NACWA, SWAN Advance Smart Water Systems

Join global water leaders at the 7th Annual Smart Water Networks (SWAN) Conference, taking place May 9-10, 2017 at the Tower Hotel in London. The event will focus on creating smart, resilient water and wastewater systems, encompassing four key pillars: 1. Safe water quality; 2. Reliable service; 3. Secure systems; and 4. Efficient operations.
More information on the SWAN’s Conference is […]

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Show Your Support for Water Week 2017

There are many ways to demonstrate your clear commitment to America’s waters during Water Week 2017 (March 19 – 25).  Plan now to join your colleagues from across the country in Washington, DC for the National Water Policy Fly-In, the anchor event of Water Week (see related article). You can also lend your utility name […]

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Engagement, Collaboration, Unity: Watchwords at Winter Conference 2017

Ask any long-time attendee to describe NACWA Conferences, and they would somehow reference the “warm buzz” hovering over the crowd—familiar and welcoming.  With new members and new event features at Winter Conference 2017, that buzz was enhanced, which bodes well for the Association’s overarching goal of increasing engagement among its members nationwide.
Conference Committees Define Collaboration
The […]

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NACWA Welcomes New Members! One Network…One Voice

NACWA is proud and honored to welcome its new members for fiscal year 2017 (from October 1, 2016).  The Association is a diverse network of utility members and agencies, ensuring that the collective voice of our nation’s public utilities—the Clean Water Community—is heard. As one voice, we elevate Water as a top priority on the […]

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Thank You NACWA Members for a Great 2016 . . . But We Have a Lot of Work Ahead!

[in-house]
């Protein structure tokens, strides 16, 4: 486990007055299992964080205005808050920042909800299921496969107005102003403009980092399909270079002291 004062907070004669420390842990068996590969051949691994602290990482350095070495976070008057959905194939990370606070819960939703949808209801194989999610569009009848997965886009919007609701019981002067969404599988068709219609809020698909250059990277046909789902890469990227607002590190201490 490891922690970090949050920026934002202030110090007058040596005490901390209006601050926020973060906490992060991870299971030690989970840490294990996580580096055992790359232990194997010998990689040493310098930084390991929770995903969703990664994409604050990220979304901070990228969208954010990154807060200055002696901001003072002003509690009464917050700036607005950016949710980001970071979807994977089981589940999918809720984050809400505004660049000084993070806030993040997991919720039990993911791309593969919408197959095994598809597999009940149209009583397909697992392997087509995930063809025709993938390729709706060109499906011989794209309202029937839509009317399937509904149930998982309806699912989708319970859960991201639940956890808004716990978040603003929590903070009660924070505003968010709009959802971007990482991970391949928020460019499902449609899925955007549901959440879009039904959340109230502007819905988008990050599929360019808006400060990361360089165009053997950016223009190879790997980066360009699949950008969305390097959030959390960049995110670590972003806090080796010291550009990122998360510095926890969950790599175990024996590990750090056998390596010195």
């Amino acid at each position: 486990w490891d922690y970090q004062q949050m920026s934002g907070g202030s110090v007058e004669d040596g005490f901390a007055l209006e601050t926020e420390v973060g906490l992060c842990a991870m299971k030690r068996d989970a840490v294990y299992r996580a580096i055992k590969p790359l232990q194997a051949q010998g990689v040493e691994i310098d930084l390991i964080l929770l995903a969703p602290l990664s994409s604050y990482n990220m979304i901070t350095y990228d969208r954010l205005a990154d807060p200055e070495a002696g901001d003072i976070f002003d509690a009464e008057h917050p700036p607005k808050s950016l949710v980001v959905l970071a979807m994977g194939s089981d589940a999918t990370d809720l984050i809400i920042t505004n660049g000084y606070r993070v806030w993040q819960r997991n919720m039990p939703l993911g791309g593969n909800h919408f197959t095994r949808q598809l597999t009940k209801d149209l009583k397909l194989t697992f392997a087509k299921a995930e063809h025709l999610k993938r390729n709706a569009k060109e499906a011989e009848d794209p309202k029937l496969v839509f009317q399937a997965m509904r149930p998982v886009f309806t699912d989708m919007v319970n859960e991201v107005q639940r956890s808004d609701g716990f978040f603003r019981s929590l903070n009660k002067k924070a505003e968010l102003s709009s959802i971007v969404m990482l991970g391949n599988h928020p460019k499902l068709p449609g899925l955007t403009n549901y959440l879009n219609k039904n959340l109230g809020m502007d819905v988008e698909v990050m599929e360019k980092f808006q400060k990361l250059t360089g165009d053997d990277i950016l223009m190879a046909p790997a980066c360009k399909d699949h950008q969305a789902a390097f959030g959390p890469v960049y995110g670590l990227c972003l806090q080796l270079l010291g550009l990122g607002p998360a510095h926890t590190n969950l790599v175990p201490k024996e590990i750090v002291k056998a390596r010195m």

As 2016 comes to a close, now is the perfect time to reflect on NACWA’s successes this year and set our sights on the work that must still be done in the New Year. Despite a tumultuous political season, NACWA members won hard-fought battles to promote sensible, affordable and innovative approaches to water quality protection […]

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Water, NACWA and the 2016 Election Cycle

It’s finally over. One of the most unique presidential elections in history.  It was the first election where both presidential candidates actually focused on infrastructure and used the word “water” multiple times in multiple speeches – a victory for our often-overlooked sector!  NACWA has always maintained that water is a uniquely bipartisan or non-partisan issue. […]

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Senate Comes Together on Water Infrastructure; Attention Turns to the House of Representatives

While Washington may have a well-deserved reputation for partisan gridlock, the U.S. Senate took a major step on September 15  towards showing that issues around water and water infrastructure can be overwhelming bipartisan when it passed S.2848, the Water Resources Development Act of 2016 (WRDA), with a thumping 95-3 vote. In an intense election season […]

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U.S. Deserves Gold Medal in Water Quality

When the Summer Olympics kick off on August 5, the world’s attention will be focused for two weeks on the Games and on the host city, Rio de Janeiro.  But instead of the international spotlight shining solely on the athletes and on the fabulous Brazilian culture enveloping the competition, scrutiny will also be turned to […]

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The Power of Video

Runoff is a tough concept to explain.  Erin Wilcox, Water Resource Specialist for NEW Water, was quick on the draw with her camera when she witnessed this Wisconsin springtime phenomenon in action.
“They say a picture tells 1,000 words, and I knew it was fortunate to see runoff happening so distinctly before my eyes,” she said.
Runoff […]

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Utilities Achieve Chesapeake Bay Nutrient Goals 10 Years Ahead of Schedule

Many folks believe that the greatest challenge to improving water quality is eliminating hypoxic zones, often termed “dead zones,” which are areas in lakes and oceans of such low oxygen concentration that aquatic life dies. These hypoxic zones are fueled by the presence of excessive amounts of nutrients – mainly phosphorus and nitrogen. The consequences […]

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